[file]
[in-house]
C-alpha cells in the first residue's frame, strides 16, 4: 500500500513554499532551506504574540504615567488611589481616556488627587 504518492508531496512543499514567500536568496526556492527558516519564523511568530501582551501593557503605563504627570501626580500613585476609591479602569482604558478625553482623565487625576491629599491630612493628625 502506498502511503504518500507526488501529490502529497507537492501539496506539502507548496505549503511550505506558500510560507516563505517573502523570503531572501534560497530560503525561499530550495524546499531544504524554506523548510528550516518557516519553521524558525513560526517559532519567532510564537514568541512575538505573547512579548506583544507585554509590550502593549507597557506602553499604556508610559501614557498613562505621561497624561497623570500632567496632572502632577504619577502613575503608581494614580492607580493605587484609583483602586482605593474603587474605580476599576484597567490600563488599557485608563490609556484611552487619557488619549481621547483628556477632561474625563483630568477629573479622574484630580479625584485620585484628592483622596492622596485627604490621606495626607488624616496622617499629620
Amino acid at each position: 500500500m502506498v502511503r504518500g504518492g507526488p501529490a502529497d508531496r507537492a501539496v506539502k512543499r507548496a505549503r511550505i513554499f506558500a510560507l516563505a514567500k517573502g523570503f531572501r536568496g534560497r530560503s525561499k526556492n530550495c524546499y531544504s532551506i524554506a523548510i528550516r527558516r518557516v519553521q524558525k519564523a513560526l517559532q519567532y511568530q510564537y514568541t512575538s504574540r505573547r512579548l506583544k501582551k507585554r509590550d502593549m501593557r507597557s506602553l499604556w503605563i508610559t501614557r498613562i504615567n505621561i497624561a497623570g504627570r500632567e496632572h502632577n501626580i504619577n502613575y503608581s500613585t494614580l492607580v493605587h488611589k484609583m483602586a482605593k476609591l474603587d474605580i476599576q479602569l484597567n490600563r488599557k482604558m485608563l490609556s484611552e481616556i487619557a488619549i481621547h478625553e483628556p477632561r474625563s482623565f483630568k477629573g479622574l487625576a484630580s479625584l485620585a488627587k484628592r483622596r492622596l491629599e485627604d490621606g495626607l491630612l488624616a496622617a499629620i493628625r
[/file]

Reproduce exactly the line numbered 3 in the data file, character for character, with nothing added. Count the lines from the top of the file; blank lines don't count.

Amino acid at each position: 500500500m502506498v502511503r504518500g504518492g507526488p501529490a502529497d508531496r507537492a501539496v506539502k512543499r507548496a505549503r511550505i513554499f506558500a510560507l516563505a514567500k517573502g523570503f531572501r536568496g534560497r530560503s525561499k526556492n530550495c524546499y531544504s532551506i524554506a523548510i528550516r527558516r518557516v519553521q524558525k519564523a513560526l517559532q519567532y511568530q510564537y514568541t512575538s504574540r505573547r512579548l506583544k501582551k507585554r509590550d502593549m501593557r507597557s506602553l499604556w503605563i508610559t501614557r498613562i504615567n505621561i497624561a497623570g504627570r500632567e496632572h502632577n501626580i504619577n502613575y503608581s500613585t494614580l492607580v493605587h488611589k484609583m483602586a482605593k476609591l474603587d474605580i476599576q479602569l484597567n490600563r488599557k482604558m485608563l490609556s484611552e481616556i487619557a488619549i481621547h478625553e483628556p477632561r474625563s482623565f483630568k477629573g479622574l487625576a484630580s479625584l485620585a488627587k484628592r483622596r492622596l491629599e485627604d490621606g495626607l491630612l488624616a496622617a499629620i493628625r